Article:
The Student News Site of Center Grove High School


The Student News Site of Center Grove High School


The Student News Site of Center Grove High School


Sports are a platform for inspiration, not hate

Gourav Pany
Sports can be a platform for encouragement and inspiration, and yet can be used to foster a culture of toxicity in today’s society.

When Colombian striker Luis Diaz fired a cross into the back of the net during a soccer game between Liverpool F.C. and Luton Town to tie the game 1-1 with four minutes left, the crowd didn’t know how to react.

In Luton’s normally raucous home stadium, the home fans were silenced. Not because a win had been snatched before their very eyes. No, they’re used to that. This was a silence of respect.

Diaz, jogging back to the center circle, pulled up his jersey, revealing the message “Libertad Para Papa,” which roughly translates to “Freedom for my father.” This comes after Diaz’s parents were kidnapped by Colombian rebels in his home country, leading to international outrage and a manhunt for the perpetrators and victims. Although his mother was returned, Diaz’s father is, at the time of writing this story, still missing.

Diaz missed a slew of games to deal with this news, which has sparked an outpouring of support for the Liverpool forward from fans of opposing and supporting teams alike, as well as people who have never watched the sport.

Yes, this news is disturbing. It’s depressing. It’s scary. But it also shows how sports can bring out the best, and worst, in people.

You’ll never find a Liverpool fan and Manchester City fan agreeing on many things. For those who don’t follow soccer, it’s like a Colts fan and a Patriots fan agreeing on something. It’s like Kanye and Taylor Swift finding common ground.

But when it comes to things outside the game, sports are the grounds upon which trust and support can be built. For 90 minutes, two soccer teams can battle out a grueling and intense duel involving pent up anger and outstretched flailing limbs, but after it, we can see messages of hope spread across continents.

The invasion of Ukraine. The Black Lives movement. The fight for gender equality. The Israeli-Palestinian conflict. Whatever side you’re on, sports provide a platform where people are judged not based on their sex, religion or race, but rather their performance and their sportsmanship.

But sports also bring out the worst in people. Racist taunts during soccer games in Spain still remain an issue. The Qatari government, fearing the magnitude of the 2022 World Cup and the message it may send, banned the use of rainbow armbands in support of the LGBTQ+ movement during the tournament because they saw it as a threat to their political policy. The pay gap between men’s and women’s sports is still debated.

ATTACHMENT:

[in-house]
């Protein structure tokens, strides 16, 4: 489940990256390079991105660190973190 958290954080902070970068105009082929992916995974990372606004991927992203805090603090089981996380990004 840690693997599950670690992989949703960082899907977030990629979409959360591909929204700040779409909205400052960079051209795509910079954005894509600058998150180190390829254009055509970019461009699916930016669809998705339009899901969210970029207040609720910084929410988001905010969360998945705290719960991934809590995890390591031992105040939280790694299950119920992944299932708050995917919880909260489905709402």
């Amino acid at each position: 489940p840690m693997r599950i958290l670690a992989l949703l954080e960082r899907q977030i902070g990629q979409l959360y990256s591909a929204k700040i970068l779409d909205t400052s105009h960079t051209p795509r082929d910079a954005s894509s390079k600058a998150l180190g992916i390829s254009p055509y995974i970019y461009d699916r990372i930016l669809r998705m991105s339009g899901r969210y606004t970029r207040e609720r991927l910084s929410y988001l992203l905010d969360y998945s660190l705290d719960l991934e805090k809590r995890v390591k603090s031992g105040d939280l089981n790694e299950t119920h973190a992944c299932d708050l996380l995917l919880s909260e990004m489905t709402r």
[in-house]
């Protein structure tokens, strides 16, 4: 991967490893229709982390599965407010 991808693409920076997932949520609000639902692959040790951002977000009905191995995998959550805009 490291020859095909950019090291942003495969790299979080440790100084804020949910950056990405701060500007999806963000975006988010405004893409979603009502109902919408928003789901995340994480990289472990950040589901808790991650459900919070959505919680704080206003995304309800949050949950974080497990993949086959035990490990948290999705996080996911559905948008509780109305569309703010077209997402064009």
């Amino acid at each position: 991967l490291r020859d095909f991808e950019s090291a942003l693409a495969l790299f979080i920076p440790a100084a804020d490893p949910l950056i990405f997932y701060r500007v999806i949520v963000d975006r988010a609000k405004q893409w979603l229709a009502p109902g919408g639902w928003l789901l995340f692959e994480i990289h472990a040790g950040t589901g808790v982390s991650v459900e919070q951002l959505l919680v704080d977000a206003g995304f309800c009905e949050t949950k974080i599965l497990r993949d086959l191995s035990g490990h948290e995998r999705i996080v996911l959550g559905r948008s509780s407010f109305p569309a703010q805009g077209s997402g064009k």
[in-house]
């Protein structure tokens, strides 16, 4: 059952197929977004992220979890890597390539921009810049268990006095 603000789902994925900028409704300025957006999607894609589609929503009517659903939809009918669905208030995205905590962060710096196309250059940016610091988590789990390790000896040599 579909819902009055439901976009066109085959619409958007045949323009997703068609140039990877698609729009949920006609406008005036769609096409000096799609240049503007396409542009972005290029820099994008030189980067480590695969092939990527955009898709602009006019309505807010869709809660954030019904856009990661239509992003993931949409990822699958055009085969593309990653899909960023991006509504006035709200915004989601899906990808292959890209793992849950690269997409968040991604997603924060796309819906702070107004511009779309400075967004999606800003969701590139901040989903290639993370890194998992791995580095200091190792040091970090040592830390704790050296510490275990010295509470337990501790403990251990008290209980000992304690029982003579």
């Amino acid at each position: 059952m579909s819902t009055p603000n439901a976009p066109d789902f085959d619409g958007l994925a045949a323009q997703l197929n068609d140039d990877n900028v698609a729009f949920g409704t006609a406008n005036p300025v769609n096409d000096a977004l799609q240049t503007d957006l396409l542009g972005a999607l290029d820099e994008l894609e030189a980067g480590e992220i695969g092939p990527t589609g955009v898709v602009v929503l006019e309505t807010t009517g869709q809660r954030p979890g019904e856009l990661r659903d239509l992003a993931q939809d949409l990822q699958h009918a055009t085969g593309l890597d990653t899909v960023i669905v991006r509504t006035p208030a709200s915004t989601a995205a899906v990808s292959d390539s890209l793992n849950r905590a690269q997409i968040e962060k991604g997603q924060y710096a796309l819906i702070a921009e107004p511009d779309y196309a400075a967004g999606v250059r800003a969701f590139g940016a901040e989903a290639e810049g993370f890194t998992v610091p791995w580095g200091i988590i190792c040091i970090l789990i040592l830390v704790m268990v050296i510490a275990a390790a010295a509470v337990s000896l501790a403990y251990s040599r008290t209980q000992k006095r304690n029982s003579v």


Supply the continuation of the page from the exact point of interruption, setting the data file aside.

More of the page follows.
This isn’t just a problem internationally. This is a problem on a domestic, and even local level. Friday night football games are heralded as one of the most popular sporting events across the United States in terms of high school sports, especially in Center Grove, where the football team’s success has garnered many fans and made football games a regular part of student life. While these games are the stage where players can shine at what they do best, they also provide a platform for hate and malice from fans of both teams.

There have been multiple instances where a referee at a game has been verbally abused by fans just for doing his or her job. There have been many times when a player has been screamed at by opposing parents for a mistake they made on the field. These are people. And in the case of Center Grove, these are kids. This type of behavior not only affects their mindset, but also bleeds into their interactions in the future, in college, and, more importantly, in public social settings when they eventually become adults watching these games.

Some may argue arguing with referees and yelling at players is “part of the game,” but that’s simply not true. The intensity and energy of a game is not dependent on the fans’ scrutiny over every single decision made on the field; rather, it is decided by the performance of the players, the storylines surrounding each player, and how the crowd’s reaction to these events helps these stories culminate into the beauty of a final score. This doesn’t mean crowds have to be robotic and silent; rather, crowds need to use their energy to support, not discourage.

Sports can be the great equalizer when it comes to conflict. Sports are the stage where nothing matters, except the players on the field, and yet everything matters, because of the stories the players and the crowd brings. Sports have the ability to influence, to encourage and to inspire.

Let’s keep it that way.

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About the Contributor
Gourav Pany
Gourav Pany, Website Editor
Junior Gourav Pany has been on staff for three years. He started his Publications career in his freshman year when writing stories about fantasy football and school features. Pany is a website editor and is currently working on sports and student features for the website, along with weekly sports previews. Pany would like to note that he likes writing, sports (especially soccer) and running.
You can overcome anything, if and only if you love something enough. -Lionel Messi

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